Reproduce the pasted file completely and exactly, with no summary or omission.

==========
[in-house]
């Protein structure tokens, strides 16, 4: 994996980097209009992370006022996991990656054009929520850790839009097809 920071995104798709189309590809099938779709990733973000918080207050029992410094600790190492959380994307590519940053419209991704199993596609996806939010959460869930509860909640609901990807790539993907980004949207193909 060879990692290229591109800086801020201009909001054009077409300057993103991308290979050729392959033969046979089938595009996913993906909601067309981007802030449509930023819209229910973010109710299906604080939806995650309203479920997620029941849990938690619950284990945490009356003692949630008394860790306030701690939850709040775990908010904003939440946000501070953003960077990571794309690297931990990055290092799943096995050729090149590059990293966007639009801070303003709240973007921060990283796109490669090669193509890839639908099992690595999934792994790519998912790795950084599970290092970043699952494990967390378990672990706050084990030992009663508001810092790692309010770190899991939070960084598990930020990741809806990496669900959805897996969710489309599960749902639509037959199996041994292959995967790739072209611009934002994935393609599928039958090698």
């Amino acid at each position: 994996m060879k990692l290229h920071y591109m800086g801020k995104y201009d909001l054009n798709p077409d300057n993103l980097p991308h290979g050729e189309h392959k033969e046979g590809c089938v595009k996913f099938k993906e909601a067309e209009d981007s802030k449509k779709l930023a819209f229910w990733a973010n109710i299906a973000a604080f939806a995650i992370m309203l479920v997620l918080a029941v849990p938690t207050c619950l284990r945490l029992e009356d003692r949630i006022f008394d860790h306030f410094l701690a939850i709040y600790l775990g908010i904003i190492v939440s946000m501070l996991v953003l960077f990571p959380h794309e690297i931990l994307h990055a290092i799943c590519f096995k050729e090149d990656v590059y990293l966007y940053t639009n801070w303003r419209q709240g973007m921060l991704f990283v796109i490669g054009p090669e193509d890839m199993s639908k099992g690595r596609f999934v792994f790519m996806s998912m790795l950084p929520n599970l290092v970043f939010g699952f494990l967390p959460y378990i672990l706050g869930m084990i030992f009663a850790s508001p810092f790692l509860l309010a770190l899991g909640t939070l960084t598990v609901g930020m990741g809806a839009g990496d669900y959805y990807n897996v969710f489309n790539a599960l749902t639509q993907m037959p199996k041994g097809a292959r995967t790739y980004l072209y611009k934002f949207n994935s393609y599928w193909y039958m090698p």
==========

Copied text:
[in-house]
């Protein structure tokens, strides 16, 4: 994996980097209009992370006022996991990656054009929520850790839009097809 920071995104798709189309590809099938779709990733973000918080207050029992410094600790190492959380994307590519940053419209991704199993596609996806939010959460869930509860909640609901990807790539993907980004949207193909 060879990692290229591109800086801020201009909001054009077409300057993103991308290979050729392959033969046979089938595009996913993906909601067309981007802030449509930023819209229910973010109710299906604080939806995650309203479920997620029941849990938690619950284990945490009356003692949630008394860790306030701690939850709040775990908010904003939440946000501070953003960077990571794309690297931990990055290092799943096995050729090149590059990293966007639009801070303003709240973007921060990283796109490669090669193509890839639908099992690595999934792994790519998912790795950084599970290092970043699952494990967390378990672990706050084990030992009663508001810092790692309010770190899991939070960084598990930020990741809806990496669900959805897996969710489309599960749902639509037959199996041994292959995967790739072209611009934002994935393609599928039958090698």
């Amino acid at each position: 994996m060879k990692l290229h920071y591109m800086g801020k995104y201009d909001l054009n798709p077409d300057n993103l980097p991308h290979g050729e189309h392959k033969e046979g590809c089938v595009k996913f099938k993906e909601a067309e209009d981007s802030k449509k779709l930023a819209f229910w990733a973010n109710i299906a973000a604080f939806a995650i992370m309203l479920v997620l918080a029941v849990p938690t207050c619950l284990r945490l029992e009356d003692r949630i006022f008394d860790h306030f410094l701690a939850i709040y600790l775990g908010i904003i190492v939440s946000m501070l996991v953003l960077f990571p959380h794309e690297i931990l994307h990055a290092i799943c590519f096995k050729e090149d990656v590059y990293l966007y940053t639009n801070w303003r419209q709240g973007m921060l991704f990283v796109i490669g054009p090669e193509d890839m199993s639908k099992g690595r596609f999934v792994f790519m996806s998912m790795l950084p929520n599970l290092v970043f939010g699952f494990l967390p959460y378990i672990l706050g869930m084990i030992f009663a850790s508001p810092f790692l509860l309010a770190l899991g909640t939070l960084t598990v609901g930020m990741g809806a839009g990496d669900y959805y990807n897996v969710f489309n790539a599960l749902t639509q993907m037959p199996k041994g097809a292959r995967t790739y980004l072209y611009k934002f949207n994935s393609y599928w193909y039958m090698p």